It happened. This past February 14th, Valentine’s Day for those who are more inclined to red, pink, and all things heart-shaped, my majestic, powerful, sweetly annoying, pushy, frustrating little boy Simon turned the big 4. Unbelievable! I mean just yesterday is seemed like he was being a little devil pulling on his leash, stealing food off of the counters–oh wait, that was yesterday. (At least it’s not as frequent as it used to be. I call that progress!)

So, let us take a look at how the birthday boy spent his big day (especially since he had to share it, ugh.)

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The playful pup was happily gifted with a giant birthday treat and a giant tennis ball. The tennis ball is made by Kong (as it so subtly displays) and comes with quite a high-pitched squeaker inside that Simon thoroughly enjoys squeaking to death. The ball itself seems to hold up really well, it barely has a scratch on it even after four days of exhaustive play, the squeaker still sounding strong. Also, its bigger size makes it easier to take out of Simon’s mouth compared to regulation size ones, so that’s a plus for my beleaguered fingers.

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As for the over-sized bone it is made of Simon-friendly ingredients, meaning no peanut butter. (Unfortunately, the stuff gives Simon and Rosee the worst hives so it’s best just to stay away from.) Instead this treat includes a much better flavor with applesauce. He very much enjoyed his birthday bone. Simon was even nice enough to share his goods with Rosee. He’s so benevolent is his old age!

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Let’s hope that 5 proves to be just as fruitful (or should I say bone-ful?) as 4 has been.

Happy Birthday Simon!

Knot Knot Good: A Review of a Flossy Chew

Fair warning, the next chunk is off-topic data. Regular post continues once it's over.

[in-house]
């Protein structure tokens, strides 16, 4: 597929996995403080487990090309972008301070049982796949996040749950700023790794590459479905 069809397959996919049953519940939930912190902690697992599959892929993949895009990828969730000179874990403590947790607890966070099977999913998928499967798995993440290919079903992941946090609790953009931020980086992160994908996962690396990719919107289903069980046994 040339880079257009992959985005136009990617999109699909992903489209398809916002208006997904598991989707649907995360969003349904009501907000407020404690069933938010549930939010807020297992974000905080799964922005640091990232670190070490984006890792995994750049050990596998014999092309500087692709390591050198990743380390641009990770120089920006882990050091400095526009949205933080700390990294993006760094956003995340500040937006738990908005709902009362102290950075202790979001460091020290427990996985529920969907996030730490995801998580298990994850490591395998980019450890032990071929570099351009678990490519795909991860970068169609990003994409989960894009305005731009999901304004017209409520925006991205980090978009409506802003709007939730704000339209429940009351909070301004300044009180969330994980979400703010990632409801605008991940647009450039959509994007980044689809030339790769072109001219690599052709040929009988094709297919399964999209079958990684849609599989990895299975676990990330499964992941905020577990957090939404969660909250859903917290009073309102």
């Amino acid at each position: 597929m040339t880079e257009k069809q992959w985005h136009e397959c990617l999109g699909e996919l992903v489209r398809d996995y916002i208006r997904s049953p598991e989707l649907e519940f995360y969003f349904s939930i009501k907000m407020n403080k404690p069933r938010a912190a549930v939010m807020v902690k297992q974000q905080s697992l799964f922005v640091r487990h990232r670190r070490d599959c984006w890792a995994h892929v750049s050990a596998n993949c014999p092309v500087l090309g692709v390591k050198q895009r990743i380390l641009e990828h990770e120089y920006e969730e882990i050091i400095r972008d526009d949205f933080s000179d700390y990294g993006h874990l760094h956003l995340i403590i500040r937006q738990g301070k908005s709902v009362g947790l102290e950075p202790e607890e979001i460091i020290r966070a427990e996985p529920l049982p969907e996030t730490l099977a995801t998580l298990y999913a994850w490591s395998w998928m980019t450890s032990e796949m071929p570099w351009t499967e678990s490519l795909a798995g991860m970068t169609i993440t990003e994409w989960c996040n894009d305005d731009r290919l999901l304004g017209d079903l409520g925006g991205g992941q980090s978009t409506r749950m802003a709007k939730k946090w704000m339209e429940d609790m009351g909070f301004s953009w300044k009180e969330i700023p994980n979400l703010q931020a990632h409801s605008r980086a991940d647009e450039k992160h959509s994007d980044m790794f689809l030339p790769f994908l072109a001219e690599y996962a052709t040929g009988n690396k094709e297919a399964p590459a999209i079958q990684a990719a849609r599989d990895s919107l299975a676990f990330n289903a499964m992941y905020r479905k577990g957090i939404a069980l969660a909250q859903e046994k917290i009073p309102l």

Like most good stories start: I was at the pet store with my mother. We were only supposed to be picking up a bag of dog food for the month, but the course of certain plans never does run smoothly. We quite easily found ourselves perusing the toy aisle, readily agreeing that Simon and Rosee haven’t been subjected to new bones in a while, and shouldn’t we get them two extra Kong toys just in case they rip the ones they already have, and oh, they also could use some extra bags of treats too since we’re here anyway. So, after getting a cart (because we just didn’t have enough hands between the two of us) and picking out a few new Nylabones and filling up two big bags with dog biscuits we started to make our way towards the checkout. Of course, this path meant we passed by a rather lively display of rope toys.

Now, I know what you’re thinking. Rope toys? I thought tug-of-war wasn’t a good game to play with dogs? Doesn’t it teach them not to let go? Won’t rope toys shred too easily? Or maybe this is just what I was thinking as I debated with my mother whether or not a new rope toy was a necessary addition to our toy arsenal at home. It’s not that I don’t like rope toys. In fact Simon and Rosee have had a few over the past few years, one of which actually making it in time for this blog (see Super 8 Dog Toy). However, others have not been so lucky. The truth is between two strong dogs that like to pull on and shred rope, rope toys simply have not lasted very long within our household. So, I was reluctant to bring another one home, only to have to throw it out after a few weeks, especially after spending a pretty penny on it. Rope toys may not be the most expensive toys there are, most Nylabones costing more than the largest rope toys I’ve found available, but they still cost enough to make them an investment, unfortunately a bad one based on past experience. I decided to remain optimistic though, and willingly placed a large blue and silver rope toy in our basket.